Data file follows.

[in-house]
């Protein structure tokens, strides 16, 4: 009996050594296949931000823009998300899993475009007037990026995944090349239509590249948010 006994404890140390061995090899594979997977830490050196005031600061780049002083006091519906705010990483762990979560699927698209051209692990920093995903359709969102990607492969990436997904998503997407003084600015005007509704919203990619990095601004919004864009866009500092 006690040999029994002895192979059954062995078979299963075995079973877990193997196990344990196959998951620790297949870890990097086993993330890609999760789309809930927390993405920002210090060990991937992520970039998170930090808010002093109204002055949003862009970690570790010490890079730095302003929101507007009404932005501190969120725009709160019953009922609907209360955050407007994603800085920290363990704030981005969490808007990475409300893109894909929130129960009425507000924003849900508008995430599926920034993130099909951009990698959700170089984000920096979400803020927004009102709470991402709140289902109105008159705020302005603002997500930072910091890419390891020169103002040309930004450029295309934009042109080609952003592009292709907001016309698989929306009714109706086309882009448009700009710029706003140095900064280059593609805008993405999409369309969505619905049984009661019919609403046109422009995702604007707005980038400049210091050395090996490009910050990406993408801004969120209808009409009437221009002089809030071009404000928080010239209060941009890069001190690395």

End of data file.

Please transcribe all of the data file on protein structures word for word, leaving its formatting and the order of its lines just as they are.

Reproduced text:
[in-house]
């Protein structure tokens, strides 16, 4: 009996050594296949931000823009998300899993475009007037990026995944090349239509590249948010 006994404890140390061995090899594979997977830490050196005031600061780049002083006091519906705010990483762990979560699927698209051209692990920093995903359709969102990607492969990436997904998503997407003084600015005007509704919203990619990095601004919004864009866009500092 006690040999029994002895192979059954062995078979299963075995079973877990193997196990344990196959998951620790297949870890990097086993993330890609999760789309809930927390993405920002210090060990991937992520970039998170930090808010002093109204002055949003862009970690570790010490890079730095302003929101507007009404932005501190969120725009709160019953009922609907209360955050407007994603800085920290363990704030981005969490808007990475409300893109894909929130129960009425507000924003849900508008995430599926920034993130099909951009990698959700170089984000920096979400803020927004009102709470991402709140289902109105008159705020302005603002997500930072910091890419390891020169103002040309930004450029295309934009042109080609952003592009292709907001016309698989929306009714109706086309882009448009700009710029706003140095900064280059593609805008993405999409369309969505619905049984009661019919609403046109422009995702604007707005980038400049210091050395090996490009910050990406993408801004969120209808009409009437221009002089809030071009404000928080010239209060941009890069001190690395």